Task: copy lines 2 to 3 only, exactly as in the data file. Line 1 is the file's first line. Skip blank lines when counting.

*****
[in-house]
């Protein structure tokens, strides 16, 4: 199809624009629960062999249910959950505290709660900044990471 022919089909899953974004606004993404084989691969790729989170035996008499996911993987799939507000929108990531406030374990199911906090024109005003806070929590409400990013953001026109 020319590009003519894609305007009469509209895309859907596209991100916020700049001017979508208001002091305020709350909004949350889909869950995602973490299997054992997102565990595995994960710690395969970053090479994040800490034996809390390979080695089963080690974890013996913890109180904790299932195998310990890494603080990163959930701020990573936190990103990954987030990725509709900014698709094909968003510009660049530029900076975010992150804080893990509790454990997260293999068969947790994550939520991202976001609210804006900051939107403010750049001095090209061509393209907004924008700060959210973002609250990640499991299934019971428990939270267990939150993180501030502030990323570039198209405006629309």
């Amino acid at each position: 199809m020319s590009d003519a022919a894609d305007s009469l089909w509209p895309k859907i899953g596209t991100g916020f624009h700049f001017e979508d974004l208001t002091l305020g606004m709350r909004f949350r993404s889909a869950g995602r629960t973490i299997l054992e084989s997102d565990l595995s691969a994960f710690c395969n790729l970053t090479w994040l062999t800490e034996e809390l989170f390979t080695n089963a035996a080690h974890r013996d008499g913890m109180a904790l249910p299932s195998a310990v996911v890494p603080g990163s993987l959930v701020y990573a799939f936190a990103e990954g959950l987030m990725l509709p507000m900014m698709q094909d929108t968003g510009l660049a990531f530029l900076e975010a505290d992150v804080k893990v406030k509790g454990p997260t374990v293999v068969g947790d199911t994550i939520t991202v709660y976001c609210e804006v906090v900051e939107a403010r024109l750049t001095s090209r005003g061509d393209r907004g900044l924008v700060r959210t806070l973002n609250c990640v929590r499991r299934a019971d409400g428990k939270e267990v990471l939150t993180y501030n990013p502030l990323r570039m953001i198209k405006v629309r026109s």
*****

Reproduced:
């Protein structure tokens, strides 16, 4: 199809624009629960062999249910959950505290709660900044990471 022919089909899953974004606004993404084989691969790729989170035996008499996911993987799939507000929108990531406030374990199911906090024109005003806070929590409400990013953001026109 020319590009003519894609305007009469509209895309859907596209991100916020700049001017979508208001002091305020709350909004949350889909869950995602973490299997054992997102565990595995994960710690395969970053090479994040800490034996809390390979080695089963080690974890013996913890109180904790299932195998310990890494603080990163959930701020990573936190990103990954987030990725509709900014698709094909968003510009660049530029900076975010992150804080893990509790454990997260293999068969947790994550939520991202976001609210804006900051939107403010750049001095090209061509393209907004924008700060959210973002609250990640499991299934019971428990939270267990939150993180501030502030990323570039198209405006629309």
């Amino acid at each position: 199809m020319s590009d003519a022919a894609d305007s009469l089909w509209p895309k859907i899953g596209t991100g916020f624009h700049f001017e979508d974004l208001t002091l305020g606004m709350r909004f949350r993404s889909a869950g995602r629960t973490i299997l054992e084989s997102d565990l595995s691969a994960f710690c395969n790729l970053t090479w994040l062999t800490e034996e809390l989170f390979t080695n089963a035996a080690h974890r013996d008499g913890m109180a904790l249910p299932s195998a310990v996911v890494p603080g990163s993987l959930v701020y990573a799939f936190a990103e990954g959950l987030m990725l509709p507000m900014m698709q094909d929108t968003g510009l660049a990531f530029l900076e975010a505290d992150v804080k893990v406030k509790g454990p997260t374990v293999v068969g947790d199911t994550i939520t991202v709660y976001c609210e804006v906090v900051e939107a403010r024109l750049t001095s090209r005003g061509d393209r907004g900044l924008v700060r959210t806070l973002n609250c990640v929590r499991r299934a019971d409400g428990k939270e267990v990471l939150t993180y501030n990013p502030l990323r570039m953001i198209k405006v629309r026109s």